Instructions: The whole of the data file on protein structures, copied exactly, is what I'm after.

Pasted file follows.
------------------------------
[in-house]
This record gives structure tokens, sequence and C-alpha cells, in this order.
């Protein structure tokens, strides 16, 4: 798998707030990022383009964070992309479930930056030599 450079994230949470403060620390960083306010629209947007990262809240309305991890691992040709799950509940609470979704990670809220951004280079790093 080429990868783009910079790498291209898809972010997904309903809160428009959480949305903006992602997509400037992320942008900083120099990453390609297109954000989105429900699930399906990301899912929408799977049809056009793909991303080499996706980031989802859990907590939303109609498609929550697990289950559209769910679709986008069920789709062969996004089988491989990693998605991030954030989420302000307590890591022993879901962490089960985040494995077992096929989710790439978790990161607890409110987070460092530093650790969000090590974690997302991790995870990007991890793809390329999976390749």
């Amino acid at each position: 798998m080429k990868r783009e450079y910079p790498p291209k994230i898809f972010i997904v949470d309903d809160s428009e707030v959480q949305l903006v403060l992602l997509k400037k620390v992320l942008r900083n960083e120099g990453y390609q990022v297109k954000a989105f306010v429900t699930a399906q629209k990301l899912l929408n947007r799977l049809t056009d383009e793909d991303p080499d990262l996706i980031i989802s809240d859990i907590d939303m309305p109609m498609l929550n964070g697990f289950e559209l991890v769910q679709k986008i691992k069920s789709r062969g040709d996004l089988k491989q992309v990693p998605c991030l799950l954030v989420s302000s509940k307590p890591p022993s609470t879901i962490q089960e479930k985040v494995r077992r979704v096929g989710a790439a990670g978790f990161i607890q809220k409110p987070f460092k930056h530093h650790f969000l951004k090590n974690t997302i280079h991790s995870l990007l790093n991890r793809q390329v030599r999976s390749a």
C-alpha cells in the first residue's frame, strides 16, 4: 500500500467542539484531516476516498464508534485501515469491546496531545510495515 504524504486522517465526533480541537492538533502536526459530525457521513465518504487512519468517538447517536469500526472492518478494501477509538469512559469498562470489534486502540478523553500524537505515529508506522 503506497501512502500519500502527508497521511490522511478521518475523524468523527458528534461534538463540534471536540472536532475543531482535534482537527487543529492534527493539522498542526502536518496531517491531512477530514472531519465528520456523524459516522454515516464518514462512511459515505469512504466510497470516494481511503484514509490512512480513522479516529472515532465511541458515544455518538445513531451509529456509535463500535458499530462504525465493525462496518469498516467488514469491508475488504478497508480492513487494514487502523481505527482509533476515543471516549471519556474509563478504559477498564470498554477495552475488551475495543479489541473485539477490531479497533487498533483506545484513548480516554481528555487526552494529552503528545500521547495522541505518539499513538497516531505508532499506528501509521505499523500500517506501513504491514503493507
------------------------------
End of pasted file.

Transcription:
[in-house]
This record gives structure tokens, sequence and C-alpha cells, in this order.
């Protein structure tokens, strides 16, 4: 798998707030990022383009964070992309479930930056030599 450079994230949470403060620390960083306010629209947007990262809240309305991890691992040709799950509940609470979704990670809220951004280079790093 080429990868783009910079790498291209898809972010997904309903809160428009959480949305903006992602997509400037992320942008900083120099990453390609297109954000989105429900699930399906990301899912929408799977049809056009793909991303080499996706980031989802859990907590939303109609498609929550697990289950559209769910679709986008069920789709062969996004089988491989990693998605991030954030989420302000307590890591022993879901962490089960985040494995077992096929989710790439978790990161607890409110987070460092530093650790969000090590974690997302991790995870990007991890793809390329999976390749």
């Amino acid at each position: 798998m080429k990868r783009e450079y910079p790498p291209k994230i898809f972010i997904v949470d309903d809160s428009e707030v959480q949305l903006v403060l992602l997509k400037k620390v992320l942008r900083n960083e120099g990453y390609q990022v297109k954000a989105f306010v429900t699930a399906q629209k990301l899912l929408n947007r799977l049809t056009d383009e793909d991303p080499d990262l996706i980031i989802s809240d859990i907590d939303m309305p109609m498609l929550n964070g697990f289950e559209l991890v769910q679709k986008i691992k069920s789709r062969g040709d996004l089988k491989q992309v990693p998605c991030l799950l954030v989420s302000s509940k307590p890591p022993s609470t879901i962490q089960e479930k985040v494995r077992r979704v096929g989710a790439a990670g978790f990161i607890q809220k409110p987070f460092k930056h530093h650790f969000l951004k090590n974690t997302i280079h991790s995870l990007l790093n991890r793809q390329v030599r999976s390749a």
C-alpha cells in the first residue's frame, strides 16, 4: 500500500467542539484531516476516498464508534485501515469491546496531545510495515 504524504486522517465526533480541537492538533502536526459530525457521513465518504487512519468517538447517536469500526472492518478494501477509538469512559469498562470489534486502540478523553500524537505515529508506522 503506497501512502500519500502527508497521511490522511478521518475523524468523527458528534461534538463540534471536540472536532475543531482535534482537527487543529492534527493539522498542526502536518496531517491531512477530514472531519465528520456523524459516522454515516464518514462512511459515505469512504466510497470516494481511503484514509490512512480513522479516529472515532465511541458515544455518538445513531451509529456509535463500535458499530462504525465493525462496518469498516467488514469491508475488504478497508480492513487494514487502523481505527482509533476515543471516549471519556474509563478504559477498564470498554477495552475488551475495543479489541473485539477490531479497533487498533483506545484513548480516554481528555487526552494529552503528545500521547495522541505518539499513538497516531505508532499506528501509521505499523500500517506501513504491514503493507